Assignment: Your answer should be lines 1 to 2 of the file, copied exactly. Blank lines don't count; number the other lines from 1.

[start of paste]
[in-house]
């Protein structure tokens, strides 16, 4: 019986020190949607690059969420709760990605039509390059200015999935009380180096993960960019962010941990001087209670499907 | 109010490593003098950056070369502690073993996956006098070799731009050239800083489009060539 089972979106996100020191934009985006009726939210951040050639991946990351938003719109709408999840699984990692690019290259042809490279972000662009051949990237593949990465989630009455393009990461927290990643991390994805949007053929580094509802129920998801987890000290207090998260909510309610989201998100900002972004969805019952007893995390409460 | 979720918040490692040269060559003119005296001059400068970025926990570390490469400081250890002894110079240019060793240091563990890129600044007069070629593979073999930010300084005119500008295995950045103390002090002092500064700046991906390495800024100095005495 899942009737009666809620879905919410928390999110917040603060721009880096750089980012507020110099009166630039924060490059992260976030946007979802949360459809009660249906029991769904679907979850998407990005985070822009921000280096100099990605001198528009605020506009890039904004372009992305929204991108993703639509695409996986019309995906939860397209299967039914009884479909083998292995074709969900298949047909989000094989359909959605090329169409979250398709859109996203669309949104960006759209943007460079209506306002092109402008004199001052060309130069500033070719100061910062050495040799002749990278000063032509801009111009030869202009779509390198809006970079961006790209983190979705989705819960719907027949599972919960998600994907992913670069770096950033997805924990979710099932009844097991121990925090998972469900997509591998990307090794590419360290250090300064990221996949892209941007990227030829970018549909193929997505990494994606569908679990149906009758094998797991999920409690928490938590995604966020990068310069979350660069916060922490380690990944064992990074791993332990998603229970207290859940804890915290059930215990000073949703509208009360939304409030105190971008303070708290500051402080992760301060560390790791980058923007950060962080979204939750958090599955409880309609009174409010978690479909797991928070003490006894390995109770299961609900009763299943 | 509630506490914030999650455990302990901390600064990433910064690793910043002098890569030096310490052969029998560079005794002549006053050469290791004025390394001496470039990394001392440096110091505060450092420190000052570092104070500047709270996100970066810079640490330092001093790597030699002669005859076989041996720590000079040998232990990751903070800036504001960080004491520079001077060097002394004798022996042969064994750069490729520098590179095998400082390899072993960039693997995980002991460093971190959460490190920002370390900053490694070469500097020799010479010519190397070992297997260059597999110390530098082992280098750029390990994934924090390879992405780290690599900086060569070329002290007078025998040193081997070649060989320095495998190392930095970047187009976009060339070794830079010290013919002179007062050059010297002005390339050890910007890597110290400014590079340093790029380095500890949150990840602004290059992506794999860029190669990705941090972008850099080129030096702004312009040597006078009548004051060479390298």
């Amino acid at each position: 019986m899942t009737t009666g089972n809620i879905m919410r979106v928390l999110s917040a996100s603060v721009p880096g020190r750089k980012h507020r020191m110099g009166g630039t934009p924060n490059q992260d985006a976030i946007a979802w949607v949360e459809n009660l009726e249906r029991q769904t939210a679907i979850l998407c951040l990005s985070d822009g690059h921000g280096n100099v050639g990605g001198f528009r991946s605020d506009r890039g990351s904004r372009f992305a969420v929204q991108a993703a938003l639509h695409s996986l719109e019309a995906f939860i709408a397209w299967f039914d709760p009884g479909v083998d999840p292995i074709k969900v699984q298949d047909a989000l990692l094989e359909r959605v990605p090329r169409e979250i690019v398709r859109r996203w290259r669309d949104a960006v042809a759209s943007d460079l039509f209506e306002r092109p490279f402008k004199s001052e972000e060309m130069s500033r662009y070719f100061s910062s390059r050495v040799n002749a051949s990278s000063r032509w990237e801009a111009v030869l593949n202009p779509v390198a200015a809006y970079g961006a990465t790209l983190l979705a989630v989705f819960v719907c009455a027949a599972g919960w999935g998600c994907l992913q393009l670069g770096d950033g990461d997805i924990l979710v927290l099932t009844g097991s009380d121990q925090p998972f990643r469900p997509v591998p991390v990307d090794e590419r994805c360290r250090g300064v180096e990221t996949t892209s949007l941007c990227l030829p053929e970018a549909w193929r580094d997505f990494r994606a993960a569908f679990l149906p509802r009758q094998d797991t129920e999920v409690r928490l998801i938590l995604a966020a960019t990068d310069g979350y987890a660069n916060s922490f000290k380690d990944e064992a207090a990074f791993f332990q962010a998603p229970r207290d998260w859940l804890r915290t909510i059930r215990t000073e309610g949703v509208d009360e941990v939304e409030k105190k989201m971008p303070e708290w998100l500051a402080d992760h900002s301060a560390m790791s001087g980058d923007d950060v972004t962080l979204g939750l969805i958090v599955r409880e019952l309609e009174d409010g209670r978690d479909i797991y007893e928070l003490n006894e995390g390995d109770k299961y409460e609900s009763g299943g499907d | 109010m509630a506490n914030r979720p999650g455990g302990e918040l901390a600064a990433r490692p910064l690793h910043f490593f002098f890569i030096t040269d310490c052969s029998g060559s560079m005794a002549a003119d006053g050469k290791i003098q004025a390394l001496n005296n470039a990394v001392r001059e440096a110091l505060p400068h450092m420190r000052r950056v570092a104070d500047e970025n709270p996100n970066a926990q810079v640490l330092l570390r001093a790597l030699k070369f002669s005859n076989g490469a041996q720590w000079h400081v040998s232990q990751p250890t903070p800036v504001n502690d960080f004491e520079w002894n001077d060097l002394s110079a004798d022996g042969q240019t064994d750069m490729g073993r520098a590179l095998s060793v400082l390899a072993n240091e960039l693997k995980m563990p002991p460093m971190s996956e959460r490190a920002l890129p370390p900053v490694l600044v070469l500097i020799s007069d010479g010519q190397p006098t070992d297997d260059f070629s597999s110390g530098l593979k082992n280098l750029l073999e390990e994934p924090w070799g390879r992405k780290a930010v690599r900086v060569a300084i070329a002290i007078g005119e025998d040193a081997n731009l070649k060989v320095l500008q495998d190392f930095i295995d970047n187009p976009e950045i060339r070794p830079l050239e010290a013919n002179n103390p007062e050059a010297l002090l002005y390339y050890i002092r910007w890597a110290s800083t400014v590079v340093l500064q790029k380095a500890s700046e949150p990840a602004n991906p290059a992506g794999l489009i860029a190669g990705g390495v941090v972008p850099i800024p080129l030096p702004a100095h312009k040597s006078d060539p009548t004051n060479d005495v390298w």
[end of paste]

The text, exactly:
[in-house]
């Protein structure tokens, strides 16, 4: 019986020190949607690059969420709760990605039509390059200015999935009380180096993960960019962010941990001087209670499907 | 109010490593003098950056070369502690073993996956006098070799731009050239800083489009060539 089972979106996100020191934009985006009726939210951040050639991946990351938003719109709408999840699984990692690019290259042809490279972000662009051949990237593949990465989630009455393009990461927290990643991390994805949007053929580094509802129920998801987890000290207090998260909510309610989201998100900002972004969805019952007893995390409460 | 979720918040490692040269060559003119005296001059400068970025926990570390490469400081250890002894110079240019060793240091563990890129600044007069070629593979073999930010300084005119500008295995950045103390002090002092500064700046991906390495800024100095005495 899942009737009666809620879905919410928390999110917040603060721009880096750089980012507020110099009166630039924060490059992260976030946007979802949360459809009660249906029991769904679907979850998407990005985070822009921000280096100099990605001198528009605020506009890039904004372009992305929204991108993703639509695409996986019309995906939860397209299967039914009884479909083998292995074709969900298949047909989000094989359909959605090329169409979250398709859109996203669309949104960006759209943007460079209506306002092109402008004199001052060309130069500033070719100061910062050495040799002749990278000063032509801009111009030869202009779509390198809006970079961006790209983190979705989705819960719907027949599972919960998600994907992913670069770096950033997805924990979710099932009844097991121990925090998972469900997509591998990307090794590419360290250090300064990221996949892209941007990227030829970018549909193929997505990494994606569908679990149906009758094998797991999920409690928490938590995604966020990068310069979350660069916060922490380690990944064992990074791993332990998603229970207290859940804890915290059930215990000073949703509208009360939304409030105190971008303070708290500051402080992760301060560390790791980058923007950060962080979204939750958090599955409880309609009174409010978690479909797991928070003490006894390995109770299961609900009763299943 | 509630506490914030999650455990302990901390600064990433910064690793910043002098890569030096310490052969029998560079005794002549006053050469290791004025390394001496470039990394001392440096110091505060450092420190000052570092104070500047709270996100970066810079640490330092001093790597030699002669005859076989041996720590000079040998232990990751903070800036504001960080004491520079001077060097002394004798022996042969064994750069490729520098590179095998400082390899072993960039693997995980002991460093971190959460490190920002370390900053490694070469500097020799010479010519190397070992297997260059597999110390530098082992280098750029390990994934924090390879992405780290690599900086060569070329002290007078025998040193081997070649060989320095495998190392930095970047187009976009060339070794830079010290013919002179007062050059010297002005390339050890910007890597110290400014590079340093790029380095500890949150990840602004290059992506794999860029190669990705941090972008850099080129030096702004312009040597006078009548004051060479390298």